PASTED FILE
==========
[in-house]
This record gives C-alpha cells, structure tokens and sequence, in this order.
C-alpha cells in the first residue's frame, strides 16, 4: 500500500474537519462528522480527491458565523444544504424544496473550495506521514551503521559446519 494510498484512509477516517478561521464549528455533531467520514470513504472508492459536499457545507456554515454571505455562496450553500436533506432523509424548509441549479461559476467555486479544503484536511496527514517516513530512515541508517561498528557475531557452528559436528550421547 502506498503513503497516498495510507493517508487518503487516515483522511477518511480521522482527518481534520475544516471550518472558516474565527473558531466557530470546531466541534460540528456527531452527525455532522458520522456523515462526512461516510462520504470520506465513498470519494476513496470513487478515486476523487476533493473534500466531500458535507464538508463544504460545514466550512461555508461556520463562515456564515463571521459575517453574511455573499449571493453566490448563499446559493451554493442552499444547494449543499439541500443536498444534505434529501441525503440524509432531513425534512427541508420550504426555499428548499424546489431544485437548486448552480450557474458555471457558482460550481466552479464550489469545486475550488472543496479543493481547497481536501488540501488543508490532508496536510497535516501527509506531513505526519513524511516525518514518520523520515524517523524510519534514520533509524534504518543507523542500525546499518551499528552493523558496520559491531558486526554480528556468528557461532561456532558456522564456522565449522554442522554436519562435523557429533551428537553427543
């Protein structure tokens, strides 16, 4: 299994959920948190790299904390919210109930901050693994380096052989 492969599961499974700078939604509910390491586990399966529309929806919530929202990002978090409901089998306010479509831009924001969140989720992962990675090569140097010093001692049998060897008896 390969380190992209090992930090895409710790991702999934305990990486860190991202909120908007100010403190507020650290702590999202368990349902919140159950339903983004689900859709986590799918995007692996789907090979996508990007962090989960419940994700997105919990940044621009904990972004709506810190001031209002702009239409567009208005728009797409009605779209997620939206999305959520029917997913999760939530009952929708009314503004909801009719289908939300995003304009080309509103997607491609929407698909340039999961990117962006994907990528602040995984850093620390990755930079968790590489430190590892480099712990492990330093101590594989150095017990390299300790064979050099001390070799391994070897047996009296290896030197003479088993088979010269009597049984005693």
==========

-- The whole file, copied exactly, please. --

[in-house]
This record gives C-alpha cells, structure tokens and sequence, in this order.
C-alpha cells in the first residue's frame, strides 16, 4: 500500500474537519462528522480527491458565523444544504424544496473550495506521514551503521559446519 494510498484512509477516517478561521464549528455533531467520514470513504472508492459536499457545507456554515454571505455562496450553500436533506432523509424548509441549479461559476467555486479544503484536511496527514517516513530512515541508517561498528557475531557452528559436528550421547 502506498503513503497516498495510507493517508487518503487516515483522511477518511480521522482527518481534520475544516471550518472558516474565527473558531466557530470546531466541534460540528456527531452527525455532522458520522456523515462526512461516510462520504470520506465513498470519494476513496470513487478515486476523487476533493473534500466531500458535507464538508463544504460545514466550512461555508461556520463562515456564515463571521459575517453574511455573499449571493453566490448563499446559493451554493442552499444547494449543499439541500443536498444534505434529501441525503440524509432531513425534512427541508420550504426555499428548499424546489431544485437548486448552480450557474458555471457558482460550481466552479464550489469545486475550488472543496479543493481547497481536501488540501488543508490532508496536510497535516501527509506531513505526519513524511516525518514518520523520515524517523524510519534514520533509524534504518543507523542500525546499518551499528552493523558496520559491531558486526554480528556468528557461532561456532558456522564456522565449522554442522554436519562435523557429533551428537553427543
């Protein structure tokens, strides 16, 4: 299994959920948190790299904390919210109930901050693994380096052989 492969599961499974700078939604509910390491586990399966529309929806919530929202990002978090409901089998306010479509831009924001969140989720992962990675090569140097010093001692049998060897008896 390969380190992209090992930090895409710790991702999934305990990486860190991202909120908007100010403190507020650290702590999202368990349902919140159950339903983004689900859709986590799918995007692996789907090979996508990007962090989960419940994700997105919990940044621009904990972004709506810190001031209002702009239409567009208005728009797409009605779209997620939206999305959520029917997913999760939530009952929708009314503004909801009719289908939300995003304009080309509103997607491609929407698909340039999961990117962006994907990528602040995984850093620390990755930079968790590489430190590892480099712990492990330093101590594989150095017990390299300790064979050099001390070799391994070897047996009296290896030197003479088993088979010269009597049984005693």